A future of extreme precipitation and droughts in the Peruvian Andes

Emily R. Potter*, Catriona L. Fyffe, Andrew Orr, Duncan J. Quincey, Andrew N. Ross, Sally Rangecroft, Katy Medina, Helen Burns, Alan Llacza, Gerardo Jacome, Robert A. Hellstrom, Joshua Castro, Alejo Cochachin, Nilton Montoya, Edwin Loarte, Francesca Pellicciotti

*Corresponding author for this work

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Runoff from glacierised Andean river basins is essential for sustaining the livelihoods of millions of people. By running a high-resolution climate model over the two most glacierised regions of Peru we unravel past climatic trends in precipitation and temperature. Future changes are determined from an ensemble of statistically downscaled global climate models. Projections under the high emissions scenario suggest substantial increases in temperature of 3.6 °C and 4.1 °C in the two regions, accompanied by a 12 % precipitation increase by the late 21st century. Crucially, significant increases in precipitation extremes (around 75 % for total precipitation on very wet days) occur together with an intensification of meteorological droughts caused by increased evapotranspiration. Despite higher precipitation, glacier mass losses are enhanced under both the highest emission and stabilization emission scenario. Our modelling provides a new projection of combined and contrasting risks, in a region already experiencing rapid environmental change.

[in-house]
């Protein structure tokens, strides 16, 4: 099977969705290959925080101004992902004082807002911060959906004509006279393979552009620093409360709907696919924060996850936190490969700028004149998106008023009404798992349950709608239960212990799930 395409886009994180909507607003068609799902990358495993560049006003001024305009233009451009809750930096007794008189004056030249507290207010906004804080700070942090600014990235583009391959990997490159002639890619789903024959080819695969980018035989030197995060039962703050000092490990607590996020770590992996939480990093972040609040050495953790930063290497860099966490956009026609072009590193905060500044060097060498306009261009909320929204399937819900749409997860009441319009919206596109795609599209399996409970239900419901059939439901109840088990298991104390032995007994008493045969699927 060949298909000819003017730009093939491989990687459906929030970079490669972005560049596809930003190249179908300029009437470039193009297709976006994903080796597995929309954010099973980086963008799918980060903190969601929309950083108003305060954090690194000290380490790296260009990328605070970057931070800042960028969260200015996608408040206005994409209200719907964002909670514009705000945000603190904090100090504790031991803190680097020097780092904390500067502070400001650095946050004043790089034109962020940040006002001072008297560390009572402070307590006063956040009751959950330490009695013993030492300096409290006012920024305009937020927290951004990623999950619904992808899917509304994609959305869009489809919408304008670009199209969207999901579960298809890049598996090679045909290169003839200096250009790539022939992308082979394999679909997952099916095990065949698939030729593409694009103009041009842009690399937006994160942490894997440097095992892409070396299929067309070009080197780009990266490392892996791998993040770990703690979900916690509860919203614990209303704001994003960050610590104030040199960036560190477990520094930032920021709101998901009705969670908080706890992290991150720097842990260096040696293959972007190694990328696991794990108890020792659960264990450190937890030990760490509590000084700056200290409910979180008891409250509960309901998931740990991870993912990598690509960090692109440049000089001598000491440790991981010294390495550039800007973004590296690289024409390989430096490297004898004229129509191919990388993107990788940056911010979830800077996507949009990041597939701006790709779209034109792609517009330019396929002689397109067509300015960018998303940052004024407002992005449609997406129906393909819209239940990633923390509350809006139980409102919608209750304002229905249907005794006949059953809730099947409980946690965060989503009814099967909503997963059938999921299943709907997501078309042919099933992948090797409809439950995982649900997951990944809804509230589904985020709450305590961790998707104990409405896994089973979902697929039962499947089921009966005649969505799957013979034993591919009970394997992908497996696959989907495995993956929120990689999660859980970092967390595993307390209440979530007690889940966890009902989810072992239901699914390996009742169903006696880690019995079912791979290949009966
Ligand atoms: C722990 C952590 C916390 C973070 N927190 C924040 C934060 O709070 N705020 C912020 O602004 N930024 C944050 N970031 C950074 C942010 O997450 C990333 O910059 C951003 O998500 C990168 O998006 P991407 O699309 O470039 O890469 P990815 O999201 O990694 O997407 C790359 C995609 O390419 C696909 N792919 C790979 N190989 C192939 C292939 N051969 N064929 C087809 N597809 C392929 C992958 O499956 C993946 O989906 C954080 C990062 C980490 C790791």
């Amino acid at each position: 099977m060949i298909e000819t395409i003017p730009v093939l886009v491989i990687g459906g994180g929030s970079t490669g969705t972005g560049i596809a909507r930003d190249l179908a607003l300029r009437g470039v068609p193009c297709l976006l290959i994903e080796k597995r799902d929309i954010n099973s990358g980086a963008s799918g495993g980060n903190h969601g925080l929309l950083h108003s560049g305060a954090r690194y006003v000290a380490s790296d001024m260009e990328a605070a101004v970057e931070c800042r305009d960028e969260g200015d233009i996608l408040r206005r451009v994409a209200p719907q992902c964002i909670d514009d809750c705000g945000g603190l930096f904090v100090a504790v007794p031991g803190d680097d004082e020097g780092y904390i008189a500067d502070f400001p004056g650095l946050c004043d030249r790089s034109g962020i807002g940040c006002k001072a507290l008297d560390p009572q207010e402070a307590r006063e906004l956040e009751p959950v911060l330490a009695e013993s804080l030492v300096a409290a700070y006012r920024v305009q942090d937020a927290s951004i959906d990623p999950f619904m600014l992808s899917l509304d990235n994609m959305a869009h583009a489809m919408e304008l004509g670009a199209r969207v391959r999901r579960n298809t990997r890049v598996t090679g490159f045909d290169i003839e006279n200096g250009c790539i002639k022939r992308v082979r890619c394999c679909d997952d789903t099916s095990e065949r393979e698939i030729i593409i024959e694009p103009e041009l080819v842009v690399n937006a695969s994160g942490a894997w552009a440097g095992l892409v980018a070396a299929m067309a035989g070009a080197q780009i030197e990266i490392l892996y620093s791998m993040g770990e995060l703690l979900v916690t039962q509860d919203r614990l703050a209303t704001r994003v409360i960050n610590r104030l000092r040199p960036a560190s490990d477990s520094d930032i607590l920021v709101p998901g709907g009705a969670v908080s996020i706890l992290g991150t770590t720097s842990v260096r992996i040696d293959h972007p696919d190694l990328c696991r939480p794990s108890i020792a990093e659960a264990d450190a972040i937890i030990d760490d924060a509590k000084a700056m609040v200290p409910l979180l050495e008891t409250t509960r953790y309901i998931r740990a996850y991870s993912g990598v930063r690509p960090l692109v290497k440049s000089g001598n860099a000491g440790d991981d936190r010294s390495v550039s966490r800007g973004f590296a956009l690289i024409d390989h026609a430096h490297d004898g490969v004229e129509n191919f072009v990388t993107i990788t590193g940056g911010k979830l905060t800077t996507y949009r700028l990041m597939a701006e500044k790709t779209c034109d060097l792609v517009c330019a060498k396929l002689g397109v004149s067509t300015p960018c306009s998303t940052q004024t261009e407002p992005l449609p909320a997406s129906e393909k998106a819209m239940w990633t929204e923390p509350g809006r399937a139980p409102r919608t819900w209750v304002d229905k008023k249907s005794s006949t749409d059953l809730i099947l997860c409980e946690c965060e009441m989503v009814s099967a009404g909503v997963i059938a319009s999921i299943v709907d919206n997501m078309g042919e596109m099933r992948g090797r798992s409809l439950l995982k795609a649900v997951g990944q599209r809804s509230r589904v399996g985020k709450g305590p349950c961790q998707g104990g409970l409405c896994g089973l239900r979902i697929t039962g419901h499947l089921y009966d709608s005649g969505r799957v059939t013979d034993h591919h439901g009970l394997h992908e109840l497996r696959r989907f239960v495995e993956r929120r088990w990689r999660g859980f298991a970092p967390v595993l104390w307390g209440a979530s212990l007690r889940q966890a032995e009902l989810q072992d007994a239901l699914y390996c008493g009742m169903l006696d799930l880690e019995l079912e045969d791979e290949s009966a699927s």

Original languageEnglish
Article number96
Journalnpj Climate and Atmospheric Science
Publication statusPublished - 20 Jul 2023

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